The program has been so successful, Vincent is hoping to expand.

The academy is federally funded, so Vincent said its funding fluctuates from year to year. He is seeking $500,000 more in funding from local legislators to bring in more female cadets.

Each class is predominantly male, with roughly 160 boys and 60 girls. The barracks are available and the desire is there.

Last year Grizzly received 825 applications but could accept only 210 cadets.

"We have so many applicants we just cannot accommodate," Vincent said. "At $5,000 per kid that it's roughly going to cost the state to put them through, it’s money well spent."

Grizzly Youth Academy doesn't just get kids back on track. They make sure they stay there and become productive members of their communities. Support staff tracks the cadets long after graduation.

Vincent said they don't even measure success until a year after they're gone, and 88 to 90 percent "stay on the right path."

"When you consider they’re going back to their old environments, back to their old temptations, back to the same old sometimes dysfunctional homes and families, that’s one of the hardest lessons for the kids," Vincent explained.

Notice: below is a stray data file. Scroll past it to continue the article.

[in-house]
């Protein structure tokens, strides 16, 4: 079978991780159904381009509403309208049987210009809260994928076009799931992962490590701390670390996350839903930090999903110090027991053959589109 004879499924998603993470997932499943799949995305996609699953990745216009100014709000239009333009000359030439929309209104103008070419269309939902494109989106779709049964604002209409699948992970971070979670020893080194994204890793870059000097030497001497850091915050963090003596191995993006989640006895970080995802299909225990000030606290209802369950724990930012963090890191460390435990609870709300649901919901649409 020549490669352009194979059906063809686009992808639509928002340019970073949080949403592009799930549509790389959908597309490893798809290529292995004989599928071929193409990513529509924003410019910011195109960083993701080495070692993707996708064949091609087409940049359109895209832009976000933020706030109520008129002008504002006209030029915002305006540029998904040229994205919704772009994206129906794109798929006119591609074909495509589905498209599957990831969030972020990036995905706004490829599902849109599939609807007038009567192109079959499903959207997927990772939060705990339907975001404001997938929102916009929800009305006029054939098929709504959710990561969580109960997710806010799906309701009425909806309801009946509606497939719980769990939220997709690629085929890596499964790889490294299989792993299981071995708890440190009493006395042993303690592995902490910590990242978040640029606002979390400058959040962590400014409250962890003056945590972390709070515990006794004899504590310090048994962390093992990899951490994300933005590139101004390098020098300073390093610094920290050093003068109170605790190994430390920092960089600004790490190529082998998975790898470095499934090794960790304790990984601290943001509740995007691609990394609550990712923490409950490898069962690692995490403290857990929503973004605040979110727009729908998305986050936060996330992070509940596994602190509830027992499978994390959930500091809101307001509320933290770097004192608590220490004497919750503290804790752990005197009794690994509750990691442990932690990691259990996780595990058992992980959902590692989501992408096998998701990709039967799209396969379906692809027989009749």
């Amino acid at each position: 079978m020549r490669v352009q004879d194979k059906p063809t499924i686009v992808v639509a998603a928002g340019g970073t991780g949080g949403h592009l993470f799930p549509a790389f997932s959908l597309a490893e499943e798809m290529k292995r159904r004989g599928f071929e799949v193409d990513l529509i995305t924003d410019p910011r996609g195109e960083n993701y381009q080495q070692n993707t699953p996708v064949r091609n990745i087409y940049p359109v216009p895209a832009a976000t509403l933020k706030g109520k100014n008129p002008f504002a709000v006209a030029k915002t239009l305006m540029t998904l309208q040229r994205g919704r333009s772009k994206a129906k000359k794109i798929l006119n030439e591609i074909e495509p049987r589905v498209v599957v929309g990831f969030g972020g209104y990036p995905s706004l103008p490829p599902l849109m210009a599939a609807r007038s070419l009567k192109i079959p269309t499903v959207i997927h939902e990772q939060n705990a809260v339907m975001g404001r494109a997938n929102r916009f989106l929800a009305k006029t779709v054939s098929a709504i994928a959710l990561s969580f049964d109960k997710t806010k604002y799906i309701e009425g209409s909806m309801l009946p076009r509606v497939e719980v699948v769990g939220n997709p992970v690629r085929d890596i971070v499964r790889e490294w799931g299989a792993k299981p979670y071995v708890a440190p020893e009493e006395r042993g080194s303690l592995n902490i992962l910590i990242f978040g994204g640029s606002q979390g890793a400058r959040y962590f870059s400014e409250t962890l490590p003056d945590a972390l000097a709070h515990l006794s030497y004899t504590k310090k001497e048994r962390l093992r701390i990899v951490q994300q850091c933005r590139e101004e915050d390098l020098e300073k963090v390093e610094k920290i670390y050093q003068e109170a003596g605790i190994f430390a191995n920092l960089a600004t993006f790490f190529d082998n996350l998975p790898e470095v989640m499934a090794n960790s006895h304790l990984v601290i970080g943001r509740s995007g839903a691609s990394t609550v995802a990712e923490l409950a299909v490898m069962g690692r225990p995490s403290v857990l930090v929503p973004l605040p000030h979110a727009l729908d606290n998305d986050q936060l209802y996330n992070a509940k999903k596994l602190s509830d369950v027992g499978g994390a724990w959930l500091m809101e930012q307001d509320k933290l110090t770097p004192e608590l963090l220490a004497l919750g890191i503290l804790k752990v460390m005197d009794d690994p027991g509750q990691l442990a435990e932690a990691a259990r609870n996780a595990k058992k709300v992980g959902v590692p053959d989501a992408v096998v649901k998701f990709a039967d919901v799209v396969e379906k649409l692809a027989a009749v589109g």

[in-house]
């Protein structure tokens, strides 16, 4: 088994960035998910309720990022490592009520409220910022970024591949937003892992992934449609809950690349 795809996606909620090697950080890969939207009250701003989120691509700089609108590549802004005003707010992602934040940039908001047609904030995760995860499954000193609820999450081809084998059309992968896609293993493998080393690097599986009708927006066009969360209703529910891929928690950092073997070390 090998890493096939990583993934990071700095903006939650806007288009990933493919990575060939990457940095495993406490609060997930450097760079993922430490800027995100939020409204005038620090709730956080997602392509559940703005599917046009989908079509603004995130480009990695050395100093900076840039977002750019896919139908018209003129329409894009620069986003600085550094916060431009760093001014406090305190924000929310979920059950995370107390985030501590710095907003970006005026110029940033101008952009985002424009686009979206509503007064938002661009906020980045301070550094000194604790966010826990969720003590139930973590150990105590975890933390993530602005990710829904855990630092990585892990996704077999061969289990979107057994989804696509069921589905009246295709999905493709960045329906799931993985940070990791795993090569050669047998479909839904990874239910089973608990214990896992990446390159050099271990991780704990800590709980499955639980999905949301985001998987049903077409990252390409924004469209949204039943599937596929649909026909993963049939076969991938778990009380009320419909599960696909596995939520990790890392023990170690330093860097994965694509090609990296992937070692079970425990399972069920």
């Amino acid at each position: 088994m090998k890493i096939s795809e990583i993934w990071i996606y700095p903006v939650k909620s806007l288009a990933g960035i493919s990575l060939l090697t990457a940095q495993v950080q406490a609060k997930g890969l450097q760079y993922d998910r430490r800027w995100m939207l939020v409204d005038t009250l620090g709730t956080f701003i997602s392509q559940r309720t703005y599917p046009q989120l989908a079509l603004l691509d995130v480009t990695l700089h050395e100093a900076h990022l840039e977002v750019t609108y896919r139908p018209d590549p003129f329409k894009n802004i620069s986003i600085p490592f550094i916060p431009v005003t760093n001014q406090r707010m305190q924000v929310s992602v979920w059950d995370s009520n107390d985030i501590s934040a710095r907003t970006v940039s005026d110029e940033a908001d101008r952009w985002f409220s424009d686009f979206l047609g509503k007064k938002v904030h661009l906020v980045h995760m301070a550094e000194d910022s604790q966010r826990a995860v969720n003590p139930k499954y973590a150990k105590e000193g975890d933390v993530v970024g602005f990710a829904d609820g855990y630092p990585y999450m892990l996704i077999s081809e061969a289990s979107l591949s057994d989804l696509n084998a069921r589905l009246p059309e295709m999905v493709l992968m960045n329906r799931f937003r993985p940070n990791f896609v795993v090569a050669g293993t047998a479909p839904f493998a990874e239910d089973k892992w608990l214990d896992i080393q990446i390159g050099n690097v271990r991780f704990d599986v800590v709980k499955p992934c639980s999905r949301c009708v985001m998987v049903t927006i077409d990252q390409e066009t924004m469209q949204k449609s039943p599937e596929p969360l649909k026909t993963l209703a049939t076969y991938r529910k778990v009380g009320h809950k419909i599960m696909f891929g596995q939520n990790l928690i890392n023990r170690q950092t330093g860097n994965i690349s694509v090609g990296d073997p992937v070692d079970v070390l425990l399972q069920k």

"We tell them, 'You have changed so much in your time here, you need to understand and learn how to deal with the frustration you’ll have because the world hasn’t changed.'

"We do two home passes a year, and a lot of them couldn’t wait to get back here," he added. "They did not want to be around that old environment anymore."

Cardona is one of those kids who feels more comfortable at the academy than at home. He wants to stay at Grizzly after graduation in an independent studies program.

He also wants to help new cadets avoid the struggles he had.

"I don’t want to go back to the same stuff that was there in the past. I want to keep myself away from the bad stuff," said Cardona, who sees college and a career in the military in his future.

"Everything is possible. This academy helps a lot. It's going to be an experience you’ll always remember."

Nicasio said she had no clue about where she was headed in life before going to Grizzly, but she smiles widely when she talks about her plans now.

They include attending Hancock College, transferring to a university and then a career in the U.S. Marine Corps.

"Grizzly is great. It helps a lot of people out," she said. "I think kids should look forward to it. Even if they don’t see it, it will make a change in them."

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I cover Santa Barbara County.